Old habits die hard. The controversy surrounding Rahul Dravid’s ‘dropping’ from the ODI team is yet another proof that BCCI is anything but a modern day professionally run sports body.   When they know cricket is a religion and its players are considered gods in the country their inability to handle selection issues not just looks silly but baffling.  Just ask yourself how many times, in the last decade or two, they confirmed Mohinder Amarnath’s famous comment that t he “national selectors are a bunch of jokers”! 

Incidentally, it’s interesting to read what Bob Simpson, the former Australian captain, wrote: “Leaks have not been uncommon in recent times about selection matters and grave suspicion has been cast at the members of the selection panel.”   It looks as if he wrote this after the recent Dravid controversy but in fact he did so when Steve Waugh was dropped from the Australian ODI squad in 2002.   So BCCI can take solace from the fact that even Cricket Australia is not without blame in selection matters.

Similarly, during the recently ended Australian series when Saurav Ganguly was dropped before the Hyderabad ODI there were conflicting reports. While BCCI Secretary Niranjan Shah said that Ganguly was dropped from the team, skipper Mahendra Singh Dhoni explained that he was rested because of his hamstring injury. “Sourav has a hamstring injury. He was eager to play, but we were not willing to risk a batsman getting injured during the game. Therefore we decided to rest him for this game as well.”

Indian selectors always look confused and scurry for cover when they were asked to handle anything to do with a senior player.   It gets even bigger if it’s a matter involving ‘dropping’ or ‘resting’ of that player.  Why can’t they keep it simple and straight forward by first taking the particular player into confidence rather than planting or leaking stories in the press and thus embarrass the individual concerned? Who are they afraid of?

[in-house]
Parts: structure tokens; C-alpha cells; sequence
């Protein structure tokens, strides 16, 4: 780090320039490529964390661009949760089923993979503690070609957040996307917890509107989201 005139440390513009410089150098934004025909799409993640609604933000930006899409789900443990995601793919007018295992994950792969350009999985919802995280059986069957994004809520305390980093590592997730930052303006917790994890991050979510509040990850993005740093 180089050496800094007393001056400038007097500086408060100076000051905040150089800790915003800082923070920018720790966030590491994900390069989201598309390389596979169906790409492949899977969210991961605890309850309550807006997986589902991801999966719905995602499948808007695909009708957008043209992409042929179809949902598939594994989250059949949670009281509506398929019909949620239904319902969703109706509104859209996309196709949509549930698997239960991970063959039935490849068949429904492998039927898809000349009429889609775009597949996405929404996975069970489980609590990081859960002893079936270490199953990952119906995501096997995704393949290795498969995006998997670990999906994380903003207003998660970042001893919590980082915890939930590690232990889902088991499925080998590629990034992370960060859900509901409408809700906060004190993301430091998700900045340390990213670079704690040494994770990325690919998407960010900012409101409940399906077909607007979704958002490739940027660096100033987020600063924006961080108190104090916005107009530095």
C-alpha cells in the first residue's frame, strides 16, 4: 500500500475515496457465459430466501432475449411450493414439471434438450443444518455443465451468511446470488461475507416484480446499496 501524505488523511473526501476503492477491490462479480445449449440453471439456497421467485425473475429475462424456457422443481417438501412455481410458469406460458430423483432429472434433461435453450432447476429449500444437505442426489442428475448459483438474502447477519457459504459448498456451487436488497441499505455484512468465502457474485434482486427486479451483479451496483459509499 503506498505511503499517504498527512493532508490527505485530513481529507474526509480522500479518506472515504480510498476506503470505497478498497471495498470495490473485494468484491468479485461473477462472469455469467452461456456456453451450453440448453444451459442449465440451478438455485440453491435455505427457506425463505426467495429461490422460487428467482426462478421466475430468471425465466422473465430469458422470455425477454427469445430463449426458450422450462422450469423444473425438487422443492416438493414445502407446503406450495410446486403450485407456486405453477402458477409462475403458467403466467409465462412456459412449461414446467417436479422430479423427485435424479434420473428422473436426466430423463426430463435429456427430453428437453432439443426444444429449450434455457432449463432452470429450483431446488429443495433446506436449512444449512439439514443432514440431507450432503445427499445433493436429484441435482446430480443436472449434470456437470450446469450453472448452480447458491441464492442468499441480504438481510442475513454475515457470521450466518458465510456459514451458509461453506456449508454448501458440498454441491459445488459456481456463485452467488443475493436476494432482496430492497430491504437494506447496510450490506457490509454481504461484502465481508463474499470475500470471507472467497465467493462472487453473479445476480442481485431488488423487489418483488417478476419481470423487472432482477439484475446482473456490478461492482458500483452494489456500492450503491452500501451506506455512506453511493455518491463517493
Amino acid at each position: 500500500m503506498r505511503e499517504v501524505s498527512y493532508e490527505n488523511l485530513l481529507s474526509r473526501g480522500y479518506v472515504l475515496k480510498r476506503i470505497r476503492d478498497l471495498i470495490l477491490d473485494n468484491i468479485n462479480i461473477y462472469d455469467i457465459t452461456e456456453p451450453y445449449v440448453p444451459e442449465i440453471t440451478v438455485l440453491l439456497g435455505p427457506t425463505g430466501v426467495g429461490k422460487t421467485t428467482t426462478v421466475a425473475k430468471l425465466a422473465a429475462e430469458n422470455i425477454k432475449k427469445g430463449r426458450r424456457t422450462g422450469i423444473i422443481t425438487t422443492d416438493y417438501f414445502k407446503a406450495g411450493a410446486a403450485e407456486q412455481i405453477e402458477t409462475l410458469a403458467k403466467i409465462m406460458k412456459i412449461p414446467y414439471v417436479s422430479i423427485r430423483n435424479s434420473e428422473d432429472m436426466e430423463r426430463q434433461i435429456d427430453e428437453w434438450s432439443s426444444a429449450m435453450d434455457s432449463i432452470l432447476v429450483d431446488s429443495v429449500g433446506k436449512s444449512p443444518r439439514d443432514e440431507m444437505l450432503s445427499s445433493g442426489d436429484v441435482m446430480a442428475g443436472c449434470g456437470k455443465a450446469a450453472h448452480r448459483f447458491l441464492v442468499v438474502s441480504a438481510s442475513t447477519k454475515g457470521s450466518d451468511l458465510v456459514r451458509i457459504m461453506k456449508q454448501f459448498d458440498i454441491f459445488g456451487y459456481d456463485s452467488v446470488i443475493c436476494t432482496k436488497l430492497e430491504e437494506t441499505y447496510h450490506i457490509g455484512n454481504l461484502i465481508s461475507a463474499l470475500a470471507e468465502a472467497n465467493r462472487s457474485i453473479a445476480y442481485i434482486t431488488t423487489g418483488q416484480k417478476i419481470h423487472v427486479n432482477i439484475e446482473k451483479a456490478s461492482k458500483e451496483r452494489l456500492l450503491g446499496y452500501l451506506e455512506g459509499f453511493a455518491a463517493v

Although in his hey days Vengsarkar, the present chairman of the selection committee, was famous for his elegant straight batting in his new role, it seems, a hidden hand is forcing him to heave ugly cross batted shots which is not a sight to behold!
In the absence of clarity of thought on the part of the selection committee headed by Vengsarkar what Bob Simpson’s wrote in 2002 sounds prophetic: ” Conjecture rules the headlines about who will or will not figure in the one-day squad”.

The result is there for any one to see.  According to a news channel after Niranjan Shah announced the team for the first two ODIs against Pakistan Vengsarkar said “Good batsmen (like Dravid) need rest” and added the present ODI team without Dravid “is a winning team”!!   According to one of the selectors, the suggestion was to drop Sourav Ganguly but Vengsarkar was clear if any of the seniors had to go it was Dravid. The reason he gave was that “Dravid is a one-dimensional player and does not add value to the one-day team”.
Apparently Dravid had annoyed Vengsarkar when he quit captaincy without keeping him in the loop.   There were reports that during the selection meeting in Ahmedabad, he replied when one of his colleagues suggested that Dravid be informed about the decision by saying: “Did he inform us while resigning?” Is this kind of tit for tat expected from a man like ‘Colonel’ Vengsarkar?
If only the selection committee consists of men who don’t have any cricketing background like, for example, Rajiv Shukla or Niranjan Shah, they could have been blamed for their fallacies but what about former cricketers who are on the selection panel?   If they are not sensible enough to handle a player like Rahul Dravid who is not so long ago hailed as the great “wall” and “the backbone” imagine the fate of Indian cricket.
Anyway, Dravid should realise that he shares the illustrious company of former captains like Venkatraghavan, Ajit Wadekar, Kris Srikkanth and Saurav Ganguly who were similarly dropped like hot potatoes.

Finally, Dravid should be happy to read what Simpson said : ” While a new broom is always an attraction, you must make sure that the old one can’t still do the job better.”  Does Vengsarkar have a contrary view?

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